Under pressure, he threw off-balance toward George Pickens. “I wanted it to be one of those ‘only’ balls,” Fromm said. “If our guy doesn’t catch it, it’s out of bounds.”
It was neither. Israel Mukuamu intercepted and scored. Georgia trailed 17-10, which was surprising. This part was incredible: Georgia would trail 17-10 until 1:48 remained in regulation. This with South Carolina mustering seven first downs, two by penalty, over two quarters.
If not for a flag for defensive holding on the Bulldogs’ penultimate drive of the fourth quarter, the Gamecocks might have won in regulation. Their subsequent possession ended when White missed a 57-yarder short. Say this for Will Muschamp, who seldom outcoaches anybody: He played to win. And he outcoached his former Georgia teammate this day.
Which brings us to Kirby Smart. Georgia moved to the Gamecocks’ 38 with eight seconds left. That would have been a 55-yard try for Blankenship, maybe the nation’s best kicker. The Bulldogs had no timeouts left. They sought to run another play. They were called for an illegal shift, costing them both five yards and five seconds. Blankenship never got to try to win it. Fromm wound up throwing an incompletion that came close to being another interception.
Said Smart: “The penalty obviously killed us.”
Something about Georgia seemed off from the start. The noon kickoff is always dreaded by Bulldogs insiders who haven’t gotten over the Missouri game of 2013. The offense gained yards but never a rhythm. Nine times in regulation, Georgia ran the ball on both first and second down, and by the second half the Sanford Stadium patrons had begun to boo.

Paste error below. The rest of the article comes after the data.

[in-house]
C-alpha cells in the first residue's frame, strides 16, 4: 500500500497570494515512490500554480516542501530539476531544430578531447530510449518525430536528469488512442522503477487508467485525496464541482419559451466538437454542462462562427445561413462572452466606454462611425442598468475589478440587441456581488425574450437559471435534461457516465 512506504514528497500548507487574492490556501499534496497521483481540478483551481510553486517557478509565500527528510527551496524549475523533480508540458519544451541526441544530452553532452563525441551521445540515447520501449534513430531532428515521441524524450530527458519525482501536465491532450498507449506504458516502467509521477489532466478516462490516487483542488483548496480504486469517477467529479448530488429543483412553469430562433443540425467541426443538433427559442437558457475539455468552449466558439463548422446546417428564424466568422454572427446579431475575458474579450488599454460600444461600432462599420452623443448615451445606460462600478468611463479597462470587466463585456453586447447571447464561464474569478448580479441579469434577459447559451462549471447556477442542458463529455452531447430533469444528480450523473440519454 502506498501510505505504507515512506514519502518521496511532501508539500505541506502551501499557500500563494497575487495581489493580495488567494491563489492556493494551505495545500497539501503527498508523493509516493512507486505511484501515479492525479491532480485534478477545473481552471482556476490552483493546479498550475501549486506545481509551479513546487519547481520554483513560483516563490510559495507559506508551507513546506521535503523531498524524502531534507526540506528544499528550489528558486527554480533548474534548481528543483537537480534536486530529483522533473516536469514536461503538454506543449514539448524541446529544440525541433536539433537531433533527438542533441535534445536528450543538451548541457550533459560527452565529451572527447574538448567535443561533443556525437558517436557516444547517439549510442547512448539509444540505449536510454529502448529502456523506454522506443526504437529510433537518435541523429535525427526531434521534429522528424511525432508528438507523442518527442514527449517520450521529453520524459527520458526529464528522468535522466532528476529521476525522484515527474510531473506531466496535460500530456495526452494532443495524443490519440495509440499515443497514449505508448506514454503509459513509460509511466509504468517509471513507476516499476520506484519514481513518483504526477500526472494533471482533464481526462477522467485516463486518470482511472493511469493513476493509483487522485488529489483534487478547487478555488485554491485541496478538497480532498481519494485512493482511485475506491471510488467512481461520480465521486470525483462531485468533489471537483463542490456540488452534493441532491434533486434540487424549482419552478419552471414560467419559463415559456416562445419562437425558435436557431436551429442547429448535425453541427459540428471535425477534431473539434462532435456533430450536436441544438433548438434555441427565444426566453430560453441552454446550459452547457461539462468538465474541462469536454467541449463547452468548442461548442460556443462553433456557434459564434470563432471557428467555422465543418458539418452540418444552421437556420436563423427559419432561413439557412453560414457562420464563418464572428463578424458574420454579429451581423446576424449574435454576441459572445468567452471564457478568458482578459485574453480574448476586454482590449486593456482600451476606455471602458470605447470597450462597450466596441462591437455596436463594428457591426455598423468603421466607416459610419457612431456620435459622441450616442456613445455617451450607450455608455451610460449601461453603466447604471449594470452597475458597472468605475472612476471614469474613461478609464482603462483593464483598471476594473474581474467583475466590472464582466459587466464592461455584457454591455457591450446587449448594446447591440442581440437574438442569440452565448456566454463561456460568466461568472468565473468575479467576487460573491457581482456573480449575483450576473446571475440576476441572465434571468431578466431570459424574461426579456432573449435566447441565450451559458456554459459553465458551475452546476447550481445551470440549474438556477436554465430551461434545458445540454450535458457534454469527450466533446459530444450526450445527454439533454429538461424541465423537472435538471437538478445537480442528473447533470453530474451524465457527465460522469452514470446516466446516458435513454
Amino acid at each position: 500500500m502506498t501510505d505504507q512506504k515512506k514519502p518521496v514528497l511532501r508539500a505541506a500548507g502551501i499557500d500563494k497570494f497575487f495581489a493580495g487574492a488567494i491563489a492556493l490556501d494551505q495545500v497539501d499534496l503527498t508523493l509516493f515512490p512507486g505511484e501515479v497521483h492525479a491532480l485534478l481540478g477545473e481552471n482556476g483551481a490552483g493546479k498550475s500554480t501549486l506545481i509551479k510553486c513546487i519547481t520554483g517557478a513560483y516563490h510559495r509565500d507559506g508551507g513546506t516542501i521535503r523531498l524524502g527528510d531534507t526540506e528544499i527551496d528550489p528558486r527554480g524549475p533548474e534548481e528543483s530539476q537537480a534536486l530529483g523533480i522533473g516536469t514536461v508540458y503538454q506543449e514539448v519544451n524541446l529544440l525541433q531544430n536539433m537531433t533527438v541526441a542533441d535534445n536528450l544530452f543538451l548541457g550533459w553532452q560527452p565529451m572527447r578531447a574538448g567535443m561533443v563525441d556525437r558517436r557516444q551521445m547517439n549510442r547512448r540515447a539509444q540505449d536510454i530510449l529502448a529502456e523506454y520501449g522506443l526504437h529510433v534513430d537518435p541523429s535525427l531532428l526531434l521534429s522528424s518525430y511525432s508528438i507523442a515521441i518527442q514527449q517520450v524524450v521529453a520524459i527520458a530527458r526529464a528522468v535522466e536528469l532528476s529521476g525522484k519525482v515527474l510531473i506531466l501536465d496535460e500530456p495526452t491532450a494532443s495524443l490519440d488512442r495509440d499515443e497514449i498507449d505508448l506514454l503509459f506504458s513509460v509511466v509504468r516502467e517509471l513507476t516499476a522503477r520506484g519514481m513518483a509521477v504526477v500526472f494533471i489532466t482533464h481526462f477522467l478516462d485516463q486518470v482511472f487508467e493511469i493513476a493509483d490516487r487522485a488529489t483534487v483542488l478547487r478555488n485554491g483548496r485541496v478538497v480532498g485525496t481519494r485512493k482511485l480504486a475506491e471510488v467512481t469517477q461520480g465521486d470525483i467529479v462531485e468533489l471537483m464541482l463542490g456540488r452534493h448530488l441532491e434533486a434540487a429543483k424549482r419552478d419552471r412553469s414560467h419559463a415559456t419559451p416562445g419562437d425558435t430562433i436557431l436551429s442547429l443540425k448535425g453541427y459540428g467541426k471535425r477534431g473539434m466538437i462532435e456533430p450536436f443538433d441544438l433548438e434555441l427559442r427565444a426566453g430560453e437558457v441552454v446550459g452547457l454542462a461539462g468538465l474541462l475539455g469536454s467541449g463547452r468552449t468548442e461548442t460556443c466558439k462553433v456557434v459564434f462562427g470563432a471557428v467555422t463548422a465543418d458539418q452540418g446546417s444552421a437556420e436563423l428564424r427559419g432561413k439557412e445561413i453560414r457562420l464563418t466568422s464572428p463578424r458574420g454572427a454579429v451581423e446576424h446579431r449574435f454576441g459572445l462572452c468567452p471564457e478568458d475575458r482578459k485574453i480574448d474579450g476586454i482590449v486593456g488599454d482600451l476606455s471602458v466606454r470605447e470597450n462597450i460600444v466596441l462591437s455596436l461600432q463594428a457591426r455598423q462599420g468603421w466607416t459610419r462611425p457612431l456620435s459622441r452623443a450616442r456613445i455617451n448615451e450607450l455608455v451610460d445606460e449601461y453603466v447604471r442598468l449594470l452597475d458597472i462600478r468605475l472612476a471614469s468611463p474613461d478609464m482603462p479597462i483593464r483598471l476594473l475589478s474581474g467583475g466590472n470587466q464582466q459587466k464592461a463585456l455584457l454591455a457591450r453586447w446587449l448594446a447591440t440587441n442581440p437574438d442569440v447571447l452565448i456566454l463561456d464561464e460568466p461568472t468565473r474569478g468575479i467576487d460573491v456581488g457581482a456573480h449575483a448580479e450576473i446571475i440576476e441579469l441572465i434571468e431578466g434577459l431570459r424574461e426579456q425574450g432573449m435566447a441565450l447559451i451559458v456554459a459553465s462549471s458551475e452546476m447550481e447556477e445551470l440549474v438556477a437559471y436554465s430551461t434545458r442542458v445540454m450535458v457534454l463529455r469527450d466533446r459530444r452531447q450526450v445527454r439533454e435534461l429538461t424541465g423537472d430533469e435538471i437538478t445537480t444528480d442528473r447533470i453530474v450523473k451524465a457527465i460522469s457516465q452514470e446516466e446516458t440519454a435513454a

Said Smart: “You try to play to your strengths. … The strength of our team is our backs and our offensive line.”
And yet, he said just a minute earlier: “I felt like (the Gamecocks) won the line of scrimmage.”
South Carolina maximized every resource. Offensive coordinator Bryan McClendon – still the only undefeated Georgia head coach, albeit in an interim role – shepherded two freshmen quarterbacks through four quarters and two overtimes on the road. The Gamecocks managed only one offensive touchdown, but they didn’t turn it over. Georgia did. Therein, according to Smart, was the tale of this mammoth upset.
But there was surely more to it. The Bulldogs hadn’t lost between the hedges since the Georgia Tech game of 2016. This marked the first time since then that they’d trailed in the fourth quarter. They’ve gotten so accustomed to blowing people out that the rare teams that can stand their ground – we think of Auburn in 2017 and LSU last year – seem to surprise Georgia.
At no time Saturday did the Bulldogs appear a playoff team, which isn’t to say they can’t become one. Their job is the same as it was after Auburn two years ago and LSU 12 months ago: They must win the rest of their games. “We’ve just got to get tighter and get better,” Smart said, and maybe they will.
Still, this loss was unlike any in my 40 years of covering the SEC. Over that span, Georgia had been beaten at Sanford Stadium only once when ranked this high, and that was by No. 8 Alabama on the night of the Blackout. The Bulldogs simply don’t lose this sort of game here. But they just did.